Spring Alive 2011 ready to fly, with some bright and brand new feathers
BirdLife and its Partners have announced the start of Spring Alive 2011: a European-wide project that invites families with young children to communicate their first personal observations of migratory birds arriving near their home. Participants are encouraged to add their observations to the Spring Alive 2011 website, where tens of thousands of sightings will contribute to an online map, allowing visitors to track the arrival of migratory birds across Europe as the season pans out.
Now in its fifth year, Spring Alive tracks five migrant species including the Common Swift Apus apus, Barn Swallow Hirundo rustica, White Stork Ciconia ciconia, Common Cuckoo Cuculus canorus and a very colourful newcomer in 2011: the European Bee-eater Merops apiaster!
One of Europe's most colourful birds, European Bee-eaters are doubly conspicuous thanks to their willingness to perch on wires, dead trees and other elevated areas where they spot their insect prey. Bee-eaters are particularly social, often found in large flocks when not migrating and even helping to raise each others' chicks. Migration takes a heavy toll on this species, with scientists estimating that only one out of every three European Bee-Eaters to leave Europe in Autumn will return in Spring.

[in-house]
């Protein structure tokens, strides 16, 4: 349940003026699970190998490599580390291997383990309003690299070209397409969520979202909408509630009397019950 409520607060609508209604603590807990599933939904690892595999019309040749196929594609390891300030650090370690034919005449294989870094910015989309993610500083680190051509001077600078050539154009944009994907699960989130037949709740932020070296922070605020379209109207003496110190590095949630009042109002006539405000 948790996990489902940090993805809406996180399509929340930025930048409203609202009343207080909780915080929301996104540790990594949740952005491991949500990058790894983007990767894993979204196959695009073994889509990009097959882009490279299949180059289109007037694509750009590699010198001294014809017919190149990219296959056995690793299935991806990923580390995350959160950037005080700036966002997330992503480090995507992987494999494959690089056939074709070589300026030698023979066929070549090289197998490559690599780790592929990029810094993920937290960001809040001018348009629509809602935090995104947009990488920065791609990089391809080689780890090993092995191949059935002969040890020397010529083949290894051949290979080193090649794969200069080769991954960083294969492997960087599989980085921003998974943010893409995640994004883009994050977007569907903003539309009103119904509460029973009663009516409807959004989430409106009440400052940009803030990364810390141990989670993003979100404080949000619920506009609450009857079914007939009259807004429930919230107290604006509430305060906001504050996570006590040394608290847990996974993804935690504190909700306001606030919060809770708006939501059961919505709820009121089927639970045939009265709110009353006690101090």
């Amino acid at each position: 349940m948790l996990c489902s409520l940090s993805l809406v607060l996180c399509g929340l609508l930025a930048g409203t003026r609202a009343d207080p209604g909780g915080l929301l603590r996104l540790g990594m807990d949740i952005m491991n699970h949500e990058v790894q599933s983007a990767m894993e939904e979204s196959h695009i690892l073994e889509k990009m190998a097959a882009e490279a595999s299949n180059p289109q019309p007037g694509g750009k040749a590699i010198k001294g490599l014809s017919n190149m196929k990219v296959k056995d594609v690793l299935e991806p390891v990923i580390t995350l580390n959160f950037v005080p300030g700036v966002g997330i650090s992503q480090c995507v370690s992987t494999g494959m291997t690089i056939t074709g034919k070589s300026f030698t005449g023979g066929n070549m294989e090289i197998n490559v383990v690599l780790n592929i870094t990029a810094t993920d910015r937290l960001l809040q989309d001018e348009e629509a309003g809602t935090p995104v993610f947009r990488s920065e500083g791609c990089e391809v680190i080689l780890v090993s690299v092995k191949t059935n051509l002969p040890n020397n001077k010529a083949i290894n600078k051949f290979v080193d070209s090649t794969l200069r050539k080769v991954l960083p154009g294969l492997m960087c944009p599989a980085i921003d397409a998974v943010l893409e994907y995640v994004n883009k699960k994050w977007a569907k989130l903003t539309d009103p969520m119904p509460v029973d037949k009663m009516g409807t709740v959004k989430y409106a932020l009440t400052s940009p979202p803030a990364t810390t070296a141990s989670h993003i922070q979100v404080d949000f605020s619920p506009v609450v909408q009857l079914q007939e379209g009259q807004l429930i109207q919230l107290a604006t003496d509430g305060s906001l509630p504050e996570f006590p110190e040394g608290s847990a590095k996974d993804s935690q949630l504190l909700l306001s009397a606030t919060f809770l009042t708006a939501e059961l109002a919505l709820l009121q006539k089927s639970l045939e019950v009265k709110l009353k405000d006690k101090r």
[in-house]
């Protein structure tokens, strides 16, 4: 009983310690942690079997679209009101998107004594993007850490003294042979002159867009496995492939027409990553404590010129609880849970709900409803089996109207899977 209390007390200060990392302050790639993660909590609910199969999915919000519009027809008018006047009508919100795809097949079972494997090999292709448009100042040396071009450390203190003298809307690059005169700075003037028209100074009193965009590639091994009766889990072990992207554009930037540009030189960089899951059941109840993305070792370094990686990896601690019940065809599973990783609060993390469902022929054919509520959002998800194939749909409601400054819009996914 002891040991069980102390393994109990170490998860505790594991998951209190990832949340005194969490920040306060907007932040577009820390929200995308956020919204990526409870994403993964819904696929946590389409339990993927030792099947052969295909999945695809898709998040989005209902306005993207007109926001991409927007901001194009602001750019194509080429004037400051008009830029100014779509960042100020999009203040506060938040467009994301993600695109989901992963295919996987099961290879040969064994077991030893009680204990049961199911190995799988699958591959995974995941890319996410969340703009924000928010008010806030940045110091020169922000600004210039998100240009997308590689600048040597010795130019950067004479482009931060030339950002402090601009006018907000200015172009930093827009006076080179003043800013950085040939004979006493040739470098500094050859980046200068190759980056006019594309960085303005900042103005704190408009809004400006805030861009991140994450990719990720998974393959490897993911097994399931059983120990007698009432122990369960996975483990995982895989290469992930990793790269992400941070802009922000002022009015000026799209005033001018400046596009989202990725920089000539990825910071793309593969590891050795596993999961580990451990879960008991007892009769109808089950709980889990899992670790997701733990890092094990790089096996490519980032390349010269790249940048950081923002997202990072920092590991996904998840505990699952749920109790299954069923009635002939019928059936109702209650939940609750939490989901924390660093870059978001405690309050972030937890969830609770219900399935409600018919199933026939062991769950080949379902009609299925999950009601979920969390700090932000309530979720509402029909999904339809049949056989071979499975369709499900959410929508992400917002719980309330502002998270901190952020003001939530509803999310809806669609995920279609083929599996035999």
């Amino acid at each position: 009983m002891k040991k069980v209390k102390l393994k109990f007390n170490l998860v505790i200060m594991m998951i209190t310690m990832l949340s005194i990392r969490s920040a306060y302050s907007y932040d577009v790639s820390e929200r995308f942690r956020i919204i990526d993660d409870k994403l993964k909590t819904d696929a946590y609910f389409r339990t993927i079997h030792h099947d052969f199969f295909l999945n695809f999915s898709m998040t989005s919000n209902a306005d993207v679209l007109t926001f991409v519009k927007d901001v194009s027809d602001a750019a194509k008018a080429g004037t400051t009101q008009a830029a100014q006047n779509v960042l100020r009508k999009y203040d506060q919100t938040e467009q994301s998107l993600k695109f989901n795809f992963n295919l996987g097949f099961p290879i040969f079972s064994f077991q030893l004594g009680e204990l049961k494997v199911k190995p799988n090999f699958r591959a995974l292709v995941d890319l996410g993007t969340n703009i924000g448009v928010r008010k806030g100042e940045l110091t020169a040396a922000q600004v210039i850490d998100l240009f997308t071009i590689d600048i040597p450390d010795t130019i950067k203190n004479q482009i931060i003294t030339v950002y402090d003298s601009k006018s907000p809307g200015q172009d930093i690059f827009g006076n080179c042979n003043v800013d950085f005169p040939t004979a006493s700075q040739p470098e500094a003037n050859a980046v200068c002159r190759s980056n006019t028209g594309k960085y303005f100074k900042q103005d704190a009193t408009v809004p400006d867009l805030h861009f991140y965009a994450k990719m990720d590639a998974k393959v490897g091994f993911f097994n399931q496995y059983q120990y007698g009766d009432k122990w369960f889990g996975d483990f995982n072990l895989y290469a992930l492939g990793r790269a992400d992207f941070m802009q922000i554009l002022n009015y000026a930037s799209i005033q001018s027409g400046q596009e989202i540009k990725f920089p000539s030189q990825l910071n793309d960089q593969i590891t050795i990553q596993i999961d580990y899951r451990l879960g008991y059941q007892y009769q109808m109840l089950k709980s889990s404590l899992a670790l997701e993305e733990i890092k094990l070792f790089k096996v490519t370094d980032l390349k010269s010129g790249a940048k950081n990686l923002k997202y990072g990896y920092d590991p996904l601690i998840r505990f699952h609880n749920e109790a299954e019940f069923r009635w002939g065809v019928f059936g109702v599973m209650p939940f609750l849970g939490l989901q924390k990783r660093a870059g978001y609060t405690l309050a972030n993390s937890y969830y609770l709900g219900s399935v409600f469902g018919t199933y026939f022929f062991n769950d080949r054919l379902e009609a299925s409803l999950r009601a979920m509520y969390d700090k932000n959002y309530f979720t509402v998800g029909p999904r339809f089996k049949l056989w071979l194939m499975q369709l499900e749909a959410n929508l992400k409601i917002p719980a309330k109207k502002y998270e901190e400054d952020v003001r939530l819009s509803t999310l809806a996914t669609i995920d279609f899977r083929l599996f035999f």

Aimed at children aged 8-12, Spring Alive is a simple and fun way for parents to involve their children in the wonder of Europe’s spring migration. The website also offers a great source of kid-friendly information for budding ornithologists. Over 30 Birdlife Partners currently participate in Spring Alive events, contributing to enhancing a family-oriented approach to nature education by showing how attractive and engaging outdoor entertainment within family circles can be. #
Spring Alive 2011’s Polish-based International Coordinator, Karolina Kalinowska, explained “What we, the ornithology organisations, are also interested in is to know the day [on which] most people first see each species each year.” Through such observation, which children can communicate in a simple way through the Spring Alive website, ornithologists hope to see whether these five bird species arrive in Europe earlier or later than usual, which might indicate a change in global temperatures.
In this way, Spring Alive may additionally contribute to raising awareness of climate change issues amongst European youth. Spring Alive would not be possible without support from its major sponsor, The Mitsubishi Corporation Fund for Europe and Africa (MCFEA). MCFEA aims to encourage the appreciation and conservation of flora and fauna, with an emphasis on endangered species. The campaign is also financially supported by the Royal Society for the Protection of Birds (RSPB). www.springalive.net